Getting Started with jQuery, HTML, and CSS

An Infinity Blade Review How To

A while ago, someone asked me how to get started making something like my Infinity Blade Review over at Kill Screen. I started writing her an email, and it became huge, so I decided I’d post it here in case it might be of use to somebody else, as well. Here it is.

The short answer to your question is that while I think the stuff I used–jQuery, mostly–will do exactly what you need it to do, it’s probably kind of a long road from just starting out to being able to do something like that. I’ve been programming for most of my life (wow, I just realized that’s true. I’m old), and still, the programming part of that review took longer–significantly longer, I think–than the writing part.

But I am absolutely no good at short answers, so here’s a much longer one.

I don’t know what your level of experience with web technologies is, or what exactly you mean when you say “programming novice,” so forgive me if I assume you don’t know stuff you already do. I’m going to assume that you’ve never made a web page or written a program before. That said, here are some things you’ll need to understand and, after that, some things to look at to help you get there.

First and most fundamental is HTML, the language that web pages are made of. You don’t have to know all the fancy stuff, but in order to get what you want going, you need to be able to use HTML at least on a basic level. (HTML is the tool you’ll use to establish the structure of your document.)

Second, and most important, is jQuery. jQuery is what’s called an API for Javascript,1 and this is what’ll move stuff around, hide stuff, show stuff, etc. In my Infinity Blade review, jQuery is what fades stuff in and out, and basically makes the whole thing go.

Third, and probably least important (but still significant) is CSS. CSS is what will allow you to decide how things look. (jQuery hides and shows things in my review by changing the CSS properties, which tells your browser what things should look like.)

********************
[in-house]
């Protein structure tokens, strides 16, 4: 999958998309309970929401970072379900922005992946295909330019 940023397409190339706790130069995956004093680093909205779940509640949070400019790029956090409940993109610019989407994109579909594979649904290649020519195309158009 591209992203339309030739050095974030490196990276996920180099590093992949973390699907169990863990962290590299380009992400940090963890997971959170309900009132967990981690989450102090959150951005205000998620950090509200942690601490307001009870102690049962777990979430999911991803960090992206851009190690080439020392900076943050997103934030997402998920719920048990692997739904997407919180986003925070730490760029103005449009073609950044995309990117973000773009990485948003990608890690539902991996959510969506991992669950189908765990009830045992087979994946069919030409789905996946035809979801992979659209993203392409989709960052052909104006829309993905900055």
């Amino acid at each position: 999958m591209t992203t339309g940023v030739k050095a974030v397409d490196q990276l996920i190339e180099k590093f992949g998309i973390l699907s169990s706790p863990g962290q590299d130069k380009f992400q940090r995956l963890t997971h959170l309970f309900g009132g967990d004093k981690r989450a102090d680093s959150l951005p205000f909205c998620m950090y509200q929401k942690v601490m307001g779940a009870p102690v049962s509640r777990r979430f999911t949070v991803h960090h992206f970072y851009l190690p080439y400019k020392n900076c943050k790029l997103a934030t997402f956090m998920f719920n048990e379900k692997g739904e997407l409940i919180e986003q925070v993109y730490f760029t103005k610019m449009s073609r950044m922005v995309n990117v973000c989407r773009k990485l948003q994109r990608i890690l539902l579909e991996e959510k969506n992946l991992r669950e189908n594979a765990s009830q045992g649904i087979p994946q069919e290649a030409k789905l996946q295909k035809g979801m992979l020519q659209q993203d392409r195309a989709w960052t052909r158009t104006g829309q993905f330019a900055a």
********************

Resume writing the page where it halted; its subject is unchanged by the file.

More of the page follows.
And, to make things even more complicated, each of these tools requires a completely different way of thinking. jQuery is closest to normal programming, but HTML and CSS are their own beasts.

I don’t say any of this to discourage you; quite frankly, anybody who can beat SMB, no warps, one life is probably capable of handling any challenge, and should probably be an astronaut or a surgeon or president or something. I’m sure you can handle this, and what you’re wanting is actually pretty simple–it’s just a simple combination of what might be three unfamiliar technologies.

Here’s basically what your process will look like:

  • lay out your document in HTML.

  • use jQuery to do stuff with the HTML, probably either moving stuff around or adding/removing CSS properties or classes.

  • use CSS to make everything look the way you want.

That’s a big process, I know, so here are some resources to help you get started:

Last thing I’ll say is this: jQuery is really powerful, and pretty simple. It can do all kinds of things, so try to keep in mind that what you saw in my review is really just an example of things that you can do, and there are probably much cooler things that you can do in your situation.


  1. You don’t need to know what this means, except to understand that jQuery is an extension of Javascript. For your purposes, you don’t need to worry about plain Javascript; jQuery will make that way easier for you.